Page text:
The ERPs can reflect information on the neural mechanisms of response inhibition in warriors exposed to high-altitude environments for long periods. In this study, significant response inhibition effects were successfully evoked at four groups, that is, NoGo-N2 and NoGo-P3 components induced by NoGo stimulation were successfully inhibited. Comparing the differences between the three plateau groups and one plain group revealed that the three plateau groups' soldiers showed a significant decrease in amplitude both in the N2 component of conflict monitoring and the P3 component of late processing of information. Studies have indicated that N2 and P3 are considered to function as separable processes in Go/NoGo tasks (Randall and Smith, 2011; Burkhard et al., 2018). The NoGo-N2 component response conflict detection and response inhibition can effectively represent the soldiers' cognitive control degree (Enriquez-Geppert et al., 2010; Burkhard et al., 2018). The NoGo-P3 component amplitude is associated with late processing of response inhibition (Groom and Cragg, 2015). It shows that with the increase in altitude, functional declines in soldiers' response inhibition control become more and more serious, manifested by the decrease in conflict monitoring ability and inhibition control ability in the inhibition processing stage. The amplitude of P3d also decreased significantly in the three plateau groups, especially at the Naqu group. The study showed that the amplitude of P3d was weakened considerably or even missing, suggesting that the function of inhibition control (i.e., response inhibition or movement inhibition) was declined at high altitude. In addition to the response inhibition domain, the P3 component is usually considered the late stage of information processing: the allocated attentional resources (Meinhardt and Pekrun, 2003). It has been shown that high-altitude populations have higher cognitive demands that limit attentional resources for inhibitory control (Hill et al., 2014; Hu et al., 2016). A high-altitude study using an attention task also found lower P3 amplitudes in the high-altitude group than in the low-altitude group (Wang et al., 2014). Chronic high-altitude exposure leads to reduced attentional resource availability (Nieuwenhuis et al., 2005). This study proved that the attention resources of the plateau group decreased compared with the plain control group.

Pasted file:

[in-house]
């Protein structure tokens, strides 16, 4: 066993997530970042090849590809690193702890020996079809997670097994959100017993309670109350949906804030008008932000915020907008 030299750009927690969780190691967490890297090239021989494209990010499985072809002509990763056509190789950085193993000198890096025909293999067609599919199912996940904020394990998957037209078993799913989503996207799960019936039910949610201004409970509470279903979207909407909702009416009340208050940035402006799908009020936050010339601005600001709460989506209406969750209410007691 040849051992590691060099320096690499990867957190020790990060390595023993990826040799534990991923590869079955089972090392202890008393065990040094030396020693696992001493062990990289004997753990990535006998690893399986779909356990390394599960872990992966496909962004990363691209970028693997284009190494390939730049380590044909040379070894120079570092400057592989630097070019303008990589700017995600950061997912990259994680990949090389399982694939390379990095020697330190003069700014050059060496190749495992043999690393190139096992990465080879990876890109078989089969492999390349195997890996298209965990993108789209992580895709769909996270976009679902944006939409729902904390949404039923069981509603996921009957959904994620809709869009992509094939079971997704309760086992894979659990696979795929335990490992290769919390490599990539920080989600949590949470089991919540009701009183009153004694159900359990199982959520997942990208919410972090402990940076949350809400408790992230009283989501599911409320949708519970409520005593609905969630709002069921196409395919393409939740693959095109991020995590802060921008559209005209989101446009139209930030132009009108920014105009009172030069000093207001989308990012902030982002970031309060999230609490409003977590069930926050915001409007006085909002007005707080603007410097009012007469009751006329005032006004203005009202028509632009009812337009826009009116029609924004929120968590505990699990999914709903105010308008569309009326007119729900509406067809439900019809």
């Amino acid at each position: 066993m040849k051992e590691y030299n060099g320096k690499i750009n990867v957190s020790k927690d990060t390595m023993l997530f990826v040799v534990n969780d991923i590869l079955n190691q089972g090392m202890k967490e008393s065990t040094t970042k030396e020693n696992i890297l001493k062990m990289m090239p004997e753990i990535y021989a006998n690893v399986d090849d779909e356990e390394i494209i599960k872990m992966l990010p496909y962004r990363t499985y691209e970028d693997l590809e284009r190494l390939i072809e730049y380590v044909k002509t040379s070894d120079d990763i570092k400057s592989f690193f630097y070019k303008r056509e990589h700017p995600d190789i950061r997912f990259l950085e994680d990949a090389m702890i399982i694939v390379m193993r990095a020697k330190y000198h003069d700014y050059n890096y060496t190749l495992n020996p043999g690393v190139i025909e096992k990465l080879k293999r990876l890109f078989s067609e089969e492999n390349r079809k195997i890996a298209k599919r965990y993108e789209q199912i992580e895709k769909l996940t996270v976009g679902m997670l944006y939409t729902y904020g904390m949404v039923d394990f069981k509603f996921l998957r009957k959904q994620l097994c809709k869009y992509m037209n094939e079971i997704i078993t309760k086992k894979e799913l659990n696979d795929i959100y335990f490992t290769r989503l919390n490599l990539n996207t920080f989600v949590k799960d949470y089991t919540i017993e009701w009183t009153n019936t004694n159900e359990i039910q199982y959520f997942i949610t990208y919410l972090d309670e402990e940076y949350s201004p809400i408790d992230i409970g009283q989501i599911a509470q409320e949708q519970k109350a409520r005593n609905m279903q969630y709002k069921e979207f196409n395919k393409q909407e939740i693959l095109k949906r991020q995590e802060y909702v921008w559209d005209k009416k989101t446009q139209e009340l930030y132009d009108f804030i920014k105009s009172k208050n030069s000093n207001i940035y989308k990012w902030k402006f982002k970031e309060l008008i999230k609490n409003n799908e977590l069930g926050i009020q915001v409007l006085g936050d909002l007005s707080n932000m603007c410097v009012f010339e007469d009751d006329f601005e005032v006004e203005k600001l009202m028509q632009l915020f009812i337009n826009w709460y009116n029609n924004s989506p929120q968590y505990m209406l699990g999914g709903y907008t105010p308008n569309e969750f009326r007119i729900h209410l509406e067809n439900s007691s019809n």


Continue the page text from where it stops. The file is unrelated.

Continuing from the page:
Notably, among the three groups of high-altitude regions, the hypoxic environment in the Nagqu region had the most pronounced effect on the soldiers' inhibitory control function. The primary manifestation was the smallest amplitude of the P3 component of the difference wave, which is considered the neural activity induced by afferent stimuli and reflects the degree of perceptual information processing and an alteration (Godde et al., 2010; Martin et al., 2012; Walsh et al., 2020). This result suggests that a higher altitude leads to a lower degree of inhibitory control activity on information processing due to hypoxia. Studies also show that people's mental and physical working ability in the highland environment is significantly reduced along with the increase in altitude (Tong et al., 2007; Zhu and Fan, 2017). Although the P3 latency is thought to reflect a slowdown in signal processing caused by hypoxia (Ramautar et al., 2006), there was no difference in P3 latency among groups. It may be that the relatively long exposure to high altitude in the subjects of this study may have acclimated to hypoxia. Therefore, the changes in P3 latency at high altitudes found in previous studies may depend on how long individuals live at high altitudes (Mazzeo, 2008). The amplitude of the N2 component, which is a conflict monitor, also tends to weaken, but significant differences are observed in Lhasa at the height of 3,160 m. The results are similar to previous studies' findings that under mild hypoxic conditions, the organism showed increased neural activity, but reduced availability of attentional resources produced neuroexcitatory inhibition, increased impulsivity, and reduced conflict monitoring sensitivity post-conflict processing (Pontifex et al., 2009; Turner et al., 2015; Lefferts et al., 2016; McMorris et al., 2017). The results suggest that cognitive function effects are not easily perceived under mild hypoxic conditions and when complex tasks are not performed. Mental health maintenance should be done in advance, with particular attention to strengthening emotional stability regulation.